Assembly Speaker Sheldon Silver is no longer the top Democrat in New York politics. He faces the ambitious Gov. Andrew Cuomo who is closely allied with the state Senate’s Republican majority. And Silver has mustered — with rare difficulty — votes that infuriated his base support among public employee unions.
So why is this guy smiling?
He probably isn’t, publicly. The often dour and inscrutable Silver at 68 is as much a fixture in Albany as the carved faces of heroes and scoundrels sculpted into the Capitol hallways in the 19th century. The sphinx, he’s sometimes called, or Yoda.
Last week Silver had to respond, a bit tersely, to reporters’ questions of whether he will seek re-election to his lower Manhattan district this fall and to the speaker’s post in January.
“I intend to,” Silver said. That slammed some rumblings that his time is winding down after 36 years in office in the face of the Cuomo juggernaut, a tough vote to approve cheaper pensions for future public workers, and the retirement announcements of some of his key, veteran supporters in the Assembly including Majority Leader Ronald Canestrari.
But even during Cuomo’s first 16 months — a stretch that made him one of Time’s 100 most influential people — Silver has quietly scored critical victories by outmaneuvering the governor and the Senate GOP. They include December’s approval of a millionaire’s tax to raise $2 billion for Democratic priorities after Cuomo and Senate Republicans promised to block it as a “job killer.” Silver also secured the first major rent control protections in two decades, reinstated a system in which poorest schools get more aid, and amended other policies including mandatory teacher evaluations.
And Silver’s next big test — raising the minimum wage — is starting to go his way, again.
“Don’t play poker with that guy,” joked Assemblyman Jeffrion Aubry. He’s one of the New York City Democrats with the stature and smarts to seize the coveted speaker’s job, yet who remains a Silver loyalist.
“A sign of a speaker is how he protects and keeps his majority,” said Aubry. He said the speaker’s job is tougher with a Democratic governor than under a Republican, and the rank-and-file appreciate Silver’s skill at handling both.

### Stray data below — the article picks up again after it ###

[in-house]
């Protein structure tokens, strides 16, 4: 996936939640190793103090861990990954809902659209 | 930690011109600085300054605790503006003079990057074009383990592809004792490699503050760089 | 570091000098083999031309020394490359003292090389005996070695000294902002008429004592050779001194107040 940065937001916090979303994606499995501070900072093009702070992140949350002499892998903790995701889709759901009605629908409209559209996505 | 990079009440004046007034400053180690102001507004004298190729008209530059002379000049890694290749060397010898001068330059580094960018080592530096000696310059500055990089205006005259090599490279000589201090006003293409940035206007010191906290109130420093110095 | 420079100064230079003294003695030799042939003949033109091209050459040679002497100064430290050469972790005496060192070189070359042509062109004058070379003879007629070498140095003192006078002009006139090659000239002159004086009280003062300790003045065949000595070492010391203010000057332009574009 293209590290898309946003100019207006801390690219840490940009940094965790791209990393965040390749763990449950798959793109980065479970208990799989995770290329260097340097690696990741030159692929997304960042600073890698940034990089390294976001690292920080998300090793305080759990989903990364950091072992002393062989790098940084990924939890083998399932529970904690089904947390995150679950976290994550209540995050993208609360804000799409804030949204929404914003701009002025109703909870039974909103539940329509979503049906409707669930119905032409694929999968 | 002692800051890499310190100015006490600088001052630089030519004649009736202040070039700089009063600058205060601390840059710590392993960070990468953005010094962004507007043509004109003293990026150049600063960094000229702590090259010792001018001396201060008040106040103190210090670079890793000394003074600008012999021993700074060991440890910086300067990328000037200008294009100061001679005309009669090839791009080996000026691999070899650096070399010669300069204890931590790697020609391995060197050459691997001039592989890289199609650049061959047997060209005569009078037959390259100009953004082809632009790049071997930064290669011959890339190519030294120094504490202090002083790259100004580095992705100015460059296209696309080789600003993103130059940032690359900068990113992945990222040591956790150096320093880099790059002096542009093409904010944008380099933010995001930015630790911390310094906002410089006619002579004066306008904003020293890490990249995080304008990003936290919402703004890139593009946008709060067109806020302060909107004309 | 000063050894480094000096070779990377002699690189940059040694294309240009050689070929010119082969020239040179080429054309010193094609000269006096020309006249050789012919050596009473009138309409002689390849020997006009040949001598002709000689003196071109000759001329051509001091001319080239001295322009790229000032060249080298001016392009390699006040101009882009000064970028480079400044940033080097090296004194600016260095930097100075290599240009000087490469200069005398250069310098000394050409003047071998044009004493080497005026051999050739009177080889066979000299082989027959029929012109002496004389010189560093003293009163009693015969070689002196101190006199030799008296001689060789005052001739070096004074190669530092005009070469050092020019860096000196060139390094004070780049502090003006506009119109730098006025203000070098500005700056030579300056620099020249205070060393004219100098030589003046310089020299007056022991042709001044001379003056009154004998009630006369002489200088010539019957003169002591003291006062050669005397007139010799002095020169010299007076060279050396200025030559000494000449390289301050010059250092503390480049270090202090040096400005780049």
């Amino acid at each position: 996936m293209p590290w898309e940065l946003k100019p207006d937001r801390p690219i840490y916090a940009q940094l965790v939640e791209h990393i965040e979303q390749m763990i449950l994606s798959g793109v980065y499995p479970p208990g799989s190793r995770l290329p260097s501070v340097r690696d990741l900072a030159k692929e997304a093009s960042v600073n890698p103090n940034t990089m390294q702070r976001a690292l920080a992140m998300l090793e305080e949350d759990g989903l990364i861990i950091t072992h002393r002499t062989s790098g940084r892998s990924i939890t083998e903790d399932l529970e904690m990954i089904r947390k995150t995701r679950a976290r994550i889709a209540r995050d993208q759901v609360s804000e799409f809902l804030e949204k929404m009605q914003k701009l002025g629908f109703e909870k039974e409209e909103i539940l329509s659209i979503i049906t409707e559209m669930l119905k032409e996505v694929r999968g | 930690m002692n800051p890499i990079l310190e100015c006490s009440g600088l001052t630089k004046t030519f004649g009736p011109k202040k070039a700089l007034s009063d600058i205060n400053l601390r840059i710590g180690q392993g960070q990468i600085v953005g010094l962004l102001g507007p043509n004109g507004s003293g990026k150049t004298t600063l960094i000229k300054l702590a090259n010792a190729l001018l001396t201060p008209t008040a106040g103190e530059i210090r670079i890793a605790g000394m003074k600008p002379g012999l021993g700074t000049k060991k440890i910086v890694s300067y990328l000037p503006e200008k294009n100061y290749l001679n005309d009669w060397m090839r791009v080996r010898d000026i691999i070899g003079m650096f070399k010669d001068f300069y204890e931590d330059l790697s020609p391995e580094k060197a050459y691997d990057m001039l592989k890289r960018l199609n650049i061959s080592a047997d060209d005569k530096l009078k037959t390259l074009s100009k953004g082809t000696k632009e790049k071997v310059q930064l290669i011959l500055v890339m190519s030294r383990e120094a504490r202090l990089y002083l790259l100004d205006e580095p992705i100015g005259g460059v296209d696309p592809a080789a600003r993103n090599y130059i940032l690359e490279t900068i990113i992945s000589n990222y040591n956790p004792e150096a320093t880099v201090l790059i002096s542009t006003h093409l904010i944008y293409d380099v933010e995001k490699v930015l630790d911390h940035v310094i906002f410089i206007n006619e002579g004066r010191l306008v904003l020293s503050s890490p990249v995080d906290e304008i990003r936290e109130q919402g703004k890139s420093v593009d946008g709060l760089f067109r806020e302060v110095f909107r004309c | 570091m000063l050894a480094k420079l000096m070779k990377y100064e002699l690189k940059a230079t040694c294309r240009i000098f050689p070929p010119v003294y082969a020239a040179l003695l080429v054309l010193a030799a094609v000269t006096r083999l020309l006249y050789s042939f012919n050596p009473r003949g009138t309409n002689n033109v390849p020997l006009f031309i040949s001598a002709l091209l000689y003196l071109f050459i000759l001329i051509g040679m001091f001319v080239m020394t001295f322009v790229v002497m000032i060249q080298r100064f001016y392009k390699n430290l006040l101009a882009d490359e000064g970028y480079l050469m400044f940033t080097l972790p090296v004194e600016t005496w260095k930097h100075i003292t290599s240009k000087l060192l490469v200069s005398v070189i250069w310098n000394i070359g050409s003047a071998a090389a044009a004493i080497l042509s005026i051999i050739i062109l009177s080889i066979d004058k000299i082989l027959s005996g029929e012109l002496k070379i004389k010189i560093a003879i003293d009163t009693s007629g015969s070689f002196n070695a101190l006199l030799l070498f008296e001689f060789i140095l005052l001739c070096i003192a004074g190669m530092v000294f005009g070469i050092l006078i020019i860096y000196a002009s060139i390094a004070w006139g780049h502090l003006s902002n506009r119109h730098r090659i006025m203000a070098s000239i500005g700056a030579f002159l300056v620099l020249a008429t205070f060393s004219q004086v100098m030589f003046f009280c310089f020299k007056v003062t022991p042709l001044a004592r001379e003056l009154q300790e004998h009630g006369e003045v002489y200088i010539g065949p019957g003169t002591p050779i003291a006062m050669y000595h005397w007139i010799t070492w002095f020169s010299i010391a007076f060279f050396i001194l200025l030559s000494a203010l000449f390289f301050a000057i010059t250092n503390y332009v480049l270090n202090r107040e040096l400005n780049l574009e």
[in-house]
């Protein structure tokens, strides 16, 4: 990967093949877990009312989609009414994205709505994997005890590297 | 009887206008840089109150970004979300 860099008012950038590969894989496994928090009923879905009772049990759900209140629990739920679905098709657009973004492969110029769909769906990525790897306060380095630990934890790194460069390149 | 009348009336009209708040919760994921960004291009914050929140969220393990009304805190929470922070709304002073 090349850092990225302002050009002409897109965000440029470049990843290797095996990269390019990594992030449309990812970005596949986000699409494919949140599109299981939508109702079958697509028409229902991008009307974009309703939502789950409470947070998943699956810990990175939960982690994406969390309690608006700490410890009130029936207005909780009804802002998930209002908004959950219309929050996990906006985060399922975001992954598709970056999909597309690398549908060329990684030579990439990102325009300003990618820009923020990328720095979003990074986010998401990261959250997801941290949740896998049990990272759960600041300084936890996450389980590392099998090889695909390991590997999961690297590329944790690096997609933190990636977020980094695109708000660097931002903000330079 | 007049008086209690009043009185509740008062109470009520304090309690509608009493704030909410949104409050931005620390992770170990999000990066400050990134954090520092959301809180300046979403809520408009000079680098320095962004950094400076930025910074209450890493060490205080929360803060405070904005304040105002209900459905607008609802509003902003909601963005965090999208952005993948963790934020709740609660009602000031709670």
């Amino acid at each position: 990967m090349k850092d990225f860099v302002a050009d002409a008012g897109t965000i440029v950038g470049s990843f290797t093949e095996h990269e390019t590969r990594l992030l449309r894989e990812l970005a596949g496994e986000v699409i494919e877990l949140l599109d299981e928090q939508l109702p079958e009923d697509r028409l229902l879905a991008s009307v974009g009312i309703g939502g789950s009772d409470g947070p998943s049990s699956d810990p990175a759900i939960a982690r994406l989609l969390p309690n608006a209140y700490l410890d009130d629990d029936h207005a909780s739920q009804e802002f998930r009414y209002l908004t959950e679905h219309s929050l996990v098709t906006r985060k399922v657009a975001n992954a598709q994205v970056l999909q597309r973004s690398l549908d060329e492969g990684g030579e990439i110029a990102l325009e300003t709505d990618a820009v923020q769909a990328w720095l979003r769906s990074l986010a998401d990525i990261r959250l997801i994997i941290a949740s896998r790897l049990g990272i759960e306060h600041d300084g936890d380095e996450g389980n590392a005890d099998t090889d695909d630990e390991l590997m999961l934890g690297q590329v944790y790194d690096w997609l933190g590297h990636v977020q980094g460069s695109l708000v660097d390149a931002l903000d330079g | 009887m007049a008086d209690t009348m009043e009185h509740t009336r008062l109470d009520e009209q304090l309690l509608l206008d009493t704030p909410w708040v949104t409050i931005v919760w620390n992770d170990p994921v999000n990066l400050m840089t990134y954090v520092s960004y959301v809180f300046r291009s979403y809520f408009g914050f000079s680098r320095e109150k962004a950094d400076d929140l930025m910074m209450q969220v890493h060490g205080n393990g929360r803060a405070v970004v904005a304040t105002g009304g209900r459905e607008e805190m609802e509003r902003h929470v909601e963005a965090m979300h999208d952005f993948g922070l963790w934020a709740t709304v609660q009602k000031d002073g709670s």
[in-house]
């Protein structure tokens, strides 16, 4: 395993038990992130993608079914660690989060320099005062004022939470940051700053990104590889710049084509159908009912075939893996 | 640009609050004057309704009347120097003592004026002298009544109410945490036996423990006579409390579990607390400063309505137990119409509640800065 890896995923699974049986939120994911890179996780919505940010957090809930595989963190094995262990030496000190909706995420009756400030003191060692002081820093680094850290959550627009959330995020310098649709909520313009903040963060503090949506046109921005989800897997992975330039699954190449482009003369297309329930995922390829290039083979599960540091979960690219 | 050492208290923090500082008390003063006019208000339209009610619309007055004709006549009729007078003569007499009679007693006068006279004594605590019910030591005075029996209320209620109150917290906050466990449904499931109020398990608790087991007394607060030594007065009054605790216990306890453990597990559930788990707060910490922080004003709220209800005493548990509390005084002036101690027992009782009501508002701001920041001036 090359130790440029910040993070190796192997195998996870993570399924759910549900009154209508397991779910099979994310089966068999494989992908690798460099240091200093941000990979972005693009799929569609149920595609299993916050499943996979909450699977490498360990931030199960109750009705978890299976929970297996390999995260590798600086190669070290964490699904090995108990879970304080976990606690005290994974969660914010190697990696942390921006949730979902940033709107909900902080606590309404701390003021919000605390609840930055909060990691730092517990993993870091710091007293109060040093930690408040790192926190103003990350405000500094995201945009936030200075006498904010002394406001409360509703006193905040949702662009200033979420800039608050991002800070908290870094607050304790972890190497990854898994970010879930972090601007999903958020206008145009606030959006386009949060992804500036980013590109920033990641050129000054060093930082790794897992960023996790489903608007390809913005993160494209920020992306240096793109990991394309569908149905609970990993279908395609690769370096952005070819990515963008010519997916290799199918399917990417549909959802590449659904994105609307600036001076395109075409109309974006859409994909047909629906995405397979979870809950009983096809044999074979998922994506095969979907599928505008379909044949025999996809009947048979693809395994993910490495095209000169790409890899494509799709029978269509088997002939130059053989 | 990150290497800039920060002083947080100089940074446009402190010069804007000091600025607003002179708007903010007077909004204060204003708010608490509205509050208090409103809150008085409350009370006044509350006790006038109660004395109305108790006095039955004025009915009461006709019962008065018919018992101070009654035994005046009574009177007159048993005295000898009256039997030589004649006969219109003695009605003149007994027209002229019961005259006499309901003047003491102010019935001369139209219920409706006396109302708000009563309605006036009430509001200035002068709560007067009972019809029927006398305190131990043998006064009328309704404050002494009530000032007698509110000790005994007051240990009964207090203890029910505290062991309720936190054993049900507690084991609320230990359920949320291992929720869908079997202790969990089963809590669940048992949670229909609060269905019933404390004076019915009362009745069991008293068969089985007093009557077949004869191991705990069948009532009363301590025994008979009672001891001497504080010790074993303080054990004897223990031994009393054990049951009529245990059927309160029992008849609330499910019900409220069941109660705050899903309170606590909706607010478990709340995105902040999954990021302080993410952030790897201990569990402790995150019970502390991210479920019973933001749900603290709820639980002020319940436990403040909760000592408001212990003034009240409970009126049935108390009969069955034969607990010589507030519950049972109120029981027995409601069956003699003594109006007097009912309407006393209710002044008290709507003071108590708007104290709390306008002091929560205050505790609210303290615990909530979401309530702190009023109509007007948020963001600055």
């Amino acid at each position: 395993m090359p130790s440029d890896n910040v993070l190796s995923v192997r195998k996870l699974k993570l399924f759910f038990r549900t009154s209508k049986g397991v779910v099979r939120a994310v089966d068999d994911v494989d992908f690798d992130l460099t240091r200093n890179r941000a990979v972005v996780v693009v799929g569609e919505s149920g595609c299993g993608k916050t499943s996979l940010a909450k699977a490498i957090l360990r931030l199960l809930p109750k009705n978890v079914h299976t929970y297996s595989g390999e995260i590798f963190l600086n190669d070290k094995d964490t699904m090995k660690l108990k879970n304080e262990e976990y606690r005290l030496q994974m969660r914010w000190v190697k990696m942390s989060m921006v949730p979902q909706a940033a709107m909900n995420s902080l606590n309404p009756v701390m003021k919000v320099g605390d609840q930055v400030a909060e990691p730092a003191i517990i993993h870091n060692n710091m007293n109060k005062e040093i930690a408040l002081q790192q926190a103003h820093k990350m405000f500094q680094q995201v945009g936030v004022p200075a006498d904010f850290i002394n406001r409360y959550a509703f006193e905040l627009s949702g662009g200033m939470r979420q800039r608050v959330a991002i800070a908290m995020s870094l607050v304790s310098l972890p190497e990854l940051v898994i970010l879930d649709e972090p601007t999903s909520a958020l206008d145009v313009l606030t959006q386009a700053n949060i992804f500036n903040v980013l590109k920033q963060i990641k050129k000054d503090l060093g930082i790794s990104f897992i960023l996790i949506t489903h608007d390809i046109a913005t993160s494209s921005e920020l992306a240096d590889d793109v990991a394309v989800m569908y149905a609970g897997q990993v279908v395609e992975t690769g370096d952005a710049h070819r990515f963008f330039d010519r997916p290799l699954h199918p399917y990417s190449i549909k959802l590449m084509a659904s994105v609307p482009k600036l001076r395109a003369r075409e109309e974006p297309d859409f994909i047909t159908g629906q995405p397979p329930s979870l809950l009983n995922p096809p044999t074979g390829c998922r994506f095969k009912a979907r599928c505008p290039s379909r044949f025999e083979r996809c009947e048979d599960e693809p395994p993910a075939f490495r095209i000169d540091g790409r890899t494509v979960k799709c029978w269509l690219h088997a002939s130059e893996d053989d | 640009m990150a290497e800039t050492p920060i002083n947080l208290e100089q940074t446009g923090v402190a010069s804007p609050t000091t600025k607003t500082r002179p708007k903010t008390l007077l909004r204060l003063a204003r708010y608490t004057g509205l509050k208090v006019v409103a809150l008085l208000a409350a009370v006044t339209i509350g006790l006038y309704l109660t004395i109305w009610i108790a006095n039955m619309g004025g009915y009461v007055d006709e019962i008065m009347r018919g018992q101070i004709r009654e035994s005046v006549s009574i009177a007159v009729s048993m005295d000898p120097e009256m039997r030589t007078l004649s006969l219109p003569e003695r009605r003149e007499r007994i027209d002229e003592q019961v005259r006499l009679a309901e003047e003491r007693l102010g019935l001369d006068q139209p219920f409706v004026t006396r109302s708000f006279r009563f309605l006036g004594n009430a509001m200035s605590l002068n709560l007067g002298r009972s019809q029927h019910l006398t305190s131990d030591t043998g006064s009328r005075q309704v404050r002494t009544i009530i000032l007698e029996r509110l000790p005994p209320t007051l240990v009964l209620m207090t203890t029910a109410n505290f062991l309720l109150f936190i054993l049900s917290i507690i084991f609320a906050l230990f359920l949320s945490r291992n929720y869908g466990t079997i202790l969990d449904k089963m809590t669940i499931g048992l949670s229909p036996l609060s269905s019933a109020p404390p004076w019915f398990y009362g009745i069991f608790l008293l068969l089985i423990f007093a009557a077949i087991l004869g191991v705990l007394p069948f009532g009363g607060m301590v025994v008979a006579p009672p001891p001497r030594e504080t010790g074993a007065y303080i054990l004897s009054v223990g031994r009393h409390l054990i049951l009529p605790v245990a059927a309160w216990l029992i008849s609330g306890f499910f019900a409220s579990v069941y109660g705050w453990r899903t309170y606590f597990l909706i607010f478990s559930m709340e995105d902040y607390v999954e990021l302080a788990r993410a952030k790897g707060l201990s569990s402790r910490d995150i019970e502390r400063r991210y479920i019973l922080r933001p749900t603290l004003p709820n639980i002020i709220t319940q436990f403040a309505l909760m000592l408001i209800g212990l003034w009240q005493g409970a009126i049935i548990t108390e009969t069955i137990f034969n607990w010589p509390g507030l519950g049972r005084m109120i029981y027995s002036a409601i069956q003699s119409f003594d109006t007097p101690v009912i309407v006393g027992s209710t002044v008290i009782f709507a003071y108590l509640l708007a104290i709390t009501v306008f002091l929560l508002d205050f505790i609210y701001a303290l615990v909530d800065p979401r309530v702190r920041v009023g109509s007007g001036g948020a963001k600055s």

“It takes a lot more maneuvering,” Aubry said.
Assemblyman Keith L.T. Wright of Harlem knows how honed Silver’s political skills are for the job. He is also the Manhattan Democratic chairman and is mentioned as a potential speaker should Silver step aside but maintains the “future is in his (Silver’s) hands.” The only coup attempt was in 2000, when Silver deftly fought off an overthrow bid by then Majority Leader Michael Bragman of the Syracuse area. The retribution was swift, and even today members are careful.
“I came to see Speaker Silver as the sane center holding the conference together,” said Michael Benjamin, a former Bronx assemblyman and now a good-government advocate. “He has all the versatility of bamboo. I’ve read where bamboo survived Hiroshima. … Governors come and go. Shelly endures.”
Silver’s power grew as he survived governors and Senate leaders, all of whom were frustrated by Silver’s ability to hold out for spending or policy changes. For years they tried to heap blame for overspending and gridlock on Silver, but he’s survived and is two terms from becoming New York’s longest-serving speaker.
“The man is the master of the legislative process,” said Steven Greenberg of the Siena College poll.
In the Cuomo era, under a constitution that provides extraordinary powers to a governor, few think the conference can afford to lose Silver.
“The speaker has worked effectively with five very different governors and Senate leaders, always emerging as the last man standing,” said David Catalfamo, a top aide for Republican Gov. George Pataki.
Canestrari, Silver’s appointed majority leader, who is retiring after 23 years in the Assembly, said his departure has more to do with wanting to retire than any reflection on Silver or his future.
“He’ll stay around forever, in my opinion,” said Canestrari, of Albany County. “He has no intention of leaving.”
EDITOR’S NOTE: Michael Gormley is the Albany Capitol editor for The Associated Press and has covered New York politics for the AP for more than 10 years.
Copyright 2012 The Associated Press.